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The most commonly available type of mouse  is the domestic pet mouse. These pet mice have been selectively bred to improve the desirable qualities. There are also "fancy mice" (which are bred for show purposes, and come in a wide variety of coat colours), and spiny mice (which are desert creatures that are a bit trickier to care for) Usually when we are talking about mice we are generally referring to the domestic pet mouse.

Mice are often bundles of energy and activity.. They are not as social and interactive as rats and some of the other larger rodents, but they can become quite tame  and allow themselves to be handled.

Although many people are squeamish about having mice in the house (simply because they are mice), mice are quite ideal as interesting pets, that are easy to care for and make very few demands on their owners.

 Mice are nocturnal and very social. They will be most active in the evening and night, so don't expect to do much with them during the day. They are best kept in groups. A pair of females is the easiest, although larger groups are fine if you provide the cage space. Pairs of males should be avoided, unless they are litter mates, never separated, and given a large enough cage that they can have their own space (unfamiliar males are very likely to fight). Keeping males and females together should be avoided unless you want lots of mice in a short amount of time.

When picking out your mice, look for active bright mice, with smooth clean coats and pink clean skin on the ears and tail. The eyes and nose should be free of discharge, and the mouth and anal areas should be clean and dry. Their breathing will be relatively fast, but should not be laboured or noisy. Check the cage as well - it should be clean (the mice have been well cared for) and the droppings should be formed.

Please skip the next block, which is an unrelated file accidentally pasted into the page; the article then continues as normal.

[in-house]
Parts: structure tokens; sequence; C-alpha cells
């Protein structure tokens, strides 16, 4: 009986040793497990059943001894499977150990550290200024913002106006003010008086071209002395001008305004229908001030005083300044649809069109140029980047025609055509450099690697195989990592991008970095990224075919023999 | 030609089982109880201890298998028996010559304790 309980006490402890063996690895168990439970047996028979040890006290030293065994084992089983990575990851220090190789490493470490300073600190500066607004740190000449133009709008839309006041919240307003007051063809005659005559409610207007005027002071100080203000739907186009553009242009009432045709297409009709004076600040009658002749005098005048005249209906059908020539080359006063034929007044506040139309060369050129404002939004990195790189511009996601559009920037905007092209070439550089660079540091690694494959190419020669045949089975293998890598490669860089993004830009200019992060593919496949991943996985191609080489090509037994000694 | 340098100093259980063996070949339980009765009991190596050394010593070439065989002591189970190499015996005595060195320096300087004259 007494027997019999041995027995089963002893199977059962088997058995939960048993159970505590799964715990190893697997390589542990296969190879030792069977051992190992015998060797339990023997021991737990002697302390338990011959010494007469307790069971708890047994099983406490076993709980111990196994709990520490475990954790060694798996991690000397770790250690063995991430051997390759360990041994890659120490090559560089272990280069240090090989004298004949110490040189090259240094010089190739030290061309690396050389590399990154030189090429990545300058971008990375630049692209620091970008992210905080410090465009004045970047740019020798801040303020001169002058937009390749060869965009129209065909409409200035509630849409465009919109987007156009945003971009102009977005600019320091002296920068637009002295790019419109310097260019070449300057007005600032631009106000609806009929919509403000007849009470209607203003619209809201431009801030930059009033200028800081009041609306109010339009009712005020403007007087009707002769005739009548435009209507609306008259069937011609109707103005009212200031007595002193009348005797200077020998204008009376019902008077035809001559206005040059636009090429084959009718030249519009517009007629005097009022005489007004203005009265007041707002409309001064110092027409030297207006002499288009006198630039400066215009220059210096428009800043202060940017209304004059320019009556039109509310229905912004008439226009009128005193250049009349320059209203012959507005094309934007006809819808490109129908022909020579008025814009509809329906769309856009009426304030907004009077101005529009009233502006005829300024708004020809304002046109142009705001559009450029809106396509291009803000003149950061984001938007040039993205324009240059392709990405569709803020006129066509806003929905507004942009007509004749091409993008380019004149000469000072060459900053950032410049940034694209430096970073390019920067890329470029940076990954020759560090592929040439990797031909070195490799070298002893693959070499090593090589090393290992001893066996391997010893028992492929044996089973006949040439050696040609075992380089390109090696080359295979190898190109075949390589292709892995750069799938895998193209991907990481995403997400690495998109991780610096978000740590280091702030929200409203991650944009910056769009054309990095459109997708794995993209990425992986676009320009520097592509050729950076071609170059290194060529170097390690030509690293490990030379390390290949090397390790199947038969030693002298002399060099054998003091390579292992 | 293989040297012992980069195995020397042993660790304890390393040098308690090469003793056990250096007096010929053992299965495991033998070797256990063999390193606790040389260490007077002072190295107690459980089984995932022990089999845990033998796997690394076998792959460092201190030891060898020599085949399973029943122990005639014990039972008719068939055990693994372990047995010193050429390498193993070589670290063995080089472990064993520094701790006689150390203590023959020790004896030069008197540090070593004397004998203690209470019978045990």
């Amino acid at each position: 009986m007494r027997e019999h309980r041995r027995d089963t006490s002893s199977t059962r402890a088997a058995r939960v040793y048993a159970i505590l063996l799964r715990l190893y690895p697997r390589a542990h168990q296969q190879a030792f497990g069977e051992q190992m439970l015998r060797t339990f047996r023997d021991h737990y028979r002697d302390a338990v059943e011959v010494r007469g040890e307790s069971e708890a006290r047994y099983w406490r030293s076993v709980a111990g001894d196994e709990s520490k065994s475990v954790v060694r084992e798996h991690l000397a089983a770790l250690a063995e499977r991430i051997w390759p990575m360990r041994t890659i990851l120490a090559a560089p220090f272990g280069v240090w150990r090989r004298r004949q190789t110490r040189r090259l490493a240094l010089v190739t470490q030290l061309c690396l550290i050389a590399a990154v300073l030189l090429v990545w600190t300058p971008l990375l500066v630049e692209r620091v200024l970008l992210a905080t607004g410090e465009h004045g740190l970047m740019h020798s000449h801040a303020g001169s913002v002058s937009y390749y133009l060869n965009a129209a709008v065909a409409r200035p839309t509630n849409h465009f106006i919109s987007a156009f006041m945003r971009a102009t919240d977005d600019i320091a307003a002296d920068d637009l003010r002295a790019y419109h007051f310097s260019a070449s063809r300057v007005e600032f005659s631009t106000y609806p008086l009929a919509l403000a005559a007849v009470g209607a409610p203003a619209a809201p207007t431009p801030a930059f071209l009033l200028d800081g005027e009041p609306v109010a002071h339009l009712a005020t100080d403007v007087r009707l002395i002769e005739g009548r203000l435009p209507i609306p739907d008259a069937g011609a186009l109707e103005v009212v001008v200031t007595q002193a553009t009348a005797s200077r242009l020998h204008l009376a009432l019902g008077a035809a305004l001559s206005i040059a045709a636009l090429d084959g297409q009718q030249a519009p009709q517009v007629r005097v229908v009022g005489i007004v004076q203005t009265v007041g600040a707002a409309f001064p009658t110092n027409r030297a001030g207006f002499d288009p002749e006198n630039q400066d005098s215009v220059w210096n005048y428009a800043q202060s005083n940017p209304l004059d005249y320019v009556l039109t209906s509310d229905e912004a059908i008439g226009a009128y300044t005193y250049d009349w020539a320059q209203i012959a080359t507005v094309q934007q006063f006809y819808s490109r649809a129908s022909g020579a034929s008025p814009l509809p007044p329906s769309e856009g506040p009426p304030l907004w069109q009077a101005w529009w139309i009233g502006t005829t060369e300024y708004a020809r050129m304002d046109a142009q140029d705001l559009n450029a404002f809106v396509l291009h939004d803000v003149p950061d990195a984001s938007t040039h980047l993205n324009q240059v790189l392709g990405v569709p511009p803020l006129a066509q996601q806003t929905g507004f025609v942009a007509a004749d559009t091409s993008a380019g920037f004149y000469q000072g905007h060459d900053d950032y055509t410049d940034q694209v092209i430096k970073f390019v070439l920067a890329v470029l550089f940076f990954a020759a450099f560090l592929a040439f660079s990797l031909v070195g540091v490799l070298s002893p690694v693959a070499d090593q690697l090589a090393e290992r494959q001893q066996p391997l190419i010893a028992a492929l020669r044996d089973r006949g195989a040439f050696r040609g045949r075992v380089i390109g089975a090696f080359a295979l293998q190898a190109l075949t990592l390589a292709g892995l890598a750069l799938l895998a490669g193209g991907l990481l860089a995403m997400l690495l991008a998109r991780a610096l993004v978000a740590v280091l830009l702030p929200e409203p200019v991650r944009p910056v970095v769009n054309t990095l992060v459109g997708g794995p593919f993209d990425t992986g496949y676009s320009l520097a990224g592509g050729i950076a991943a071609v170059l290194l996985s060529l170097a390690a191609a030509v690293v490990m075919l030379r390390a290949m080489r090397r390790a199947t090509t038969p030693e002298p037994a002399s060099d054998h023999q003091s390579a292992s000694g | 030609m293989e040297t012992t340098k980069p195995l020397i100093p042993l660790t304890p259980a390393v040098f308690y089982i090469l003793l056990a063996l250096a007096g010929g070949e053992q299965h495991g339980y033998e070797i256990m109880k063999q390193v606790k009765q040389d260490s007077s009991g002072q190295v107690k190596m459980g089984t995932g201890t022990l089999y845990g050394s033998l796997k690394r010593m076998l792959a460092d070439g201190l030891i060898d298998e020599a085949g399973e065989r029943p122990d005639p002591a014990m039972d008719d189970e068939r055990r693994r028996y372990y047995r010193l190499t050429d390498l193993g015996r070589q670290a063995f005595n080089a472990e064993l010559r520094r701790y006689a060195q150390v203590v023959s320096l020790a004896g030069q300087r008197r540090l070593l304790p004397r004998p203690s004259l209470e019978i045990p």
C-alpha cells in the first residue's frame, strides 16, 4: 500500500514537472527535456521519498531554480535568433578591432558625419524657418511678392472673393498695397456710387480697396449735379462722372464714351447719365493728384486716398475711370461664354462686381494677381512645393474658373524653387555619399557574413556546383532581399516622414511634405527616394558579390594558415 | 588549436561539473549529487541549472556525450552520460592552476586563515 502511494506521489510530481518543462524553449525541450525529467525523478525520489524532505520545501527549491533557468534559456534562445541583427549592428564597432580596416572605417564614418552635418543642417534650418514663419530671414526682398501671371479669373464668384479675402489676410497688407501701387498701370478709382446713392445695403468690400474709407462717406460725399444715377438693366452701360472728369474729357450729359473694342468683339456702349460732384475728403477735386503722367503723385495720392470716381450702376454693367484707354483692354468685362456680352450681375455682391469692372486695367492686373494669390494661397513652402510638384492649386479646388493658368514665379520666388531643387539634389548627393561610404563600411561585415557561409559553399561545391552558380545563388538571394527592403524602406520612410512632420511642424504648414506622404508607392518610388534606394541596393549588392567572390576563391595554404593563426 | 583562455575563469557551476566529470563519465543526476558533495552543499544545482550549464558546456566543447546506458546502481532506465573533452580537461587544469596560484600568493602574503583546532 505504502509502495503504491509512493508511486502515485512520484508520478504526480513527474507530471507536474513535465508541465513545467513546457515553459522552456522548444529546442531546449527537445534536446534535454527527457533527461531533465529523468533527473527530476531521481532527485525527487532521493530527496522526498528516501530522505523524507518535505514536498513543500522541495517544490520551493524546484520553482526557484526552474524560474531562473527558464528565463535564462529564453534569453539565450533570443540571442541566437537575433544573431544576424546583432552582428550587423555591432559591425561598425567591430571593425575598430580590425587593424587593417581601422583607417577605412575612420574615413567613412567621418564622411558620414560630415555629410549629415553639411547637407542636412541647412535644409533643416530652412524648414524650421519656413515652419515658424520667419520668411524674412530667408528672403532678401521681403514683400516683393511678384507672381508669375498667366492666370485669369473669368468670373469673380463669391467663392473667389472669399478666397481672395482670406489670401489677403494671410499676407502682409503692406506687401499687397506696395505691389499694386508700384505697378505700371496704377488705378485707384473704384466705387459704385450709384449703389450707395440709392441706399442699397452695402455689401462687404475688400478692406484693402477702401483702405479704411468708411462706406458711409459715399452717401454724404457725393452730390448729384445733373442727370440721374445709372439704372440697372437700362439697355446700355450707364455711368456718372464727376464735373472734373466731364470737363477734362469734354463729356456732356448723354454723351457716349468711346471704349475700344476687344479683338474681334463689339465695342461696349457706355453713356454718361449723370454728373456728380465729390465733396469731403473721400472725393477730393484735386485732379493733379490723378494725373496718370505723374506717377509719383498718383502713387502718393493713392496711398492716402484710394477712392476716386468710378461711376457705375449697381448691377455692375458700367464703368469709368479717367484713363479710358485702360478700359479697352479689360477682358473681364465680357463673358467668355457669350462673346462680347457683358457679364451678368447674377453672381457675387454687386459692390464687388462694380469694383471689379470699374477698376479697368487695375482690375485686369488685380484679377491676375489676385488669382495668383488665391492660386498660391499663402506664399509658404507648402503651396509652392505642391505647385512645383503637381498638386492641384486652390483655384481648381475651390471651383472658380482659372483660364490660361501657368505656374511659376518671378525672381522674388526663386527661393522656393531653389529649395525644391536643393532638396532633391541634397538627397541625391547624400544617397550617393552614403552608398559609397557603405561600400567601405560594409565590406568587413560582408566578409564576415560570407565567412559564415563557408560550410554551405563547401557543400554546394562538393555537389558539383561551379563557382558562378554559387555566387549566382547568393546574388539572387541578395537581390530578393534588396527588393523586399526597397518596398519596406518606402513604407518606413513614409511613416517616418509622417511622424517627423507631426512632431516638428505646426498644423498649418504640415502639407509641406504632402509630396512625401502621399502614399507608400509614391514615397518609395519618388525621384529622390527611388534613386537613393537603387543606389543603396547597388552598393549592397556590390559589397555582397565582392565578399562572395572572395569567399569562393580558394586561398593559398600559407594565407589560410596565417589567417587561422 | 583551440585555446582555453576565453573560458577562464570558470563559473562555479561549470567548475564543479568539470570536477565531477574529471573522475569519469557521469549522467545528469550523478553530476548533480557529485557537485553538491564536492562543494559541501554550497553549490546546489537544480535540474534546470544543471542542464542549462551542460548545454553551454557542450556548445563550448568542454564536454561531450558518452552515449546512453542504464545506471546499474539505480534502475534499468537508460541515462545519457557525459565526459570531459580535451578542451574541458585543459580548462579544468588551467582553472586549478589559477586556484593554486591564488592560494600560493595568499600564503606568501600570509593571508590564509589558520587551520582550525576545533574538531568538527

The size of the cage you will need depends on how many mice you will keep together. For a pair or small group of females, a 2 foot square cage is ample space. Mice will appreciate a cage with multiple levels as they do like to climb.

Glass aquariums, plastic cages, and wire cages can all work for mice. Aquariums will need a tight fitting mesh lid and lots of furnishing supplied for climbing and playing. It is also important to remember that ammonia and other fumes will build up faster in an aquarium or plastic sided cage than in a wire cage. However, as long as the lid is tight fitting they are pretty much escape proof, and have the added advantage of allowing a deep layer of bedding that the mice cannot spread all over your floor. The modular plastic cages meant for hamsters are actually well suited to the mouse size and temperament, but can be difficult to clean and some have poor ventilation. Wire cages (with horizontal bars) are nice because they provide lots of climbing opportunity on the sides of the cage, and it is easier to fix furnishings, platforms and toys to the sides of the cage. Wire cages marketed for mice are generally quite small, so larger hamster cages or even bird cages are preferable. Avoid using cages with wire mesh floors - solid flooring is a lot easier on the mice's feet.

The cage should be placed where the mice will have lots of human contact to make taming easier. It should be out of drafts, away from direct sunlight and out of reach of other household pets.

A nice layer of wood shavings or some other suitable substrate should be provided in the cage. The usual warning applies to avoid cedar and pine shavings due to the strong volatile oils released form these woods (especially cedar). Aspen or other hardwood shavings appear to be a better choice. Another alternative is paper or wood based cat litter - it is very absorbent and good at controlling odours.

Depending on the size of cage it may need to be cleaned quite frequently, especially glass or plastic sided cages that allow ammonia and odors to build up more quickly. It is best not to wait until you can smell a problem, because it will be quite overwhelming to the mice by then. However, the mice do mark their territory and if their cage is completely disinfected too frequently they may be distressed. A good compromise is to clean out half the shavings or litter at each cleaning, and only do a thorough scrubbing and disinfecting when absolutely necessary.





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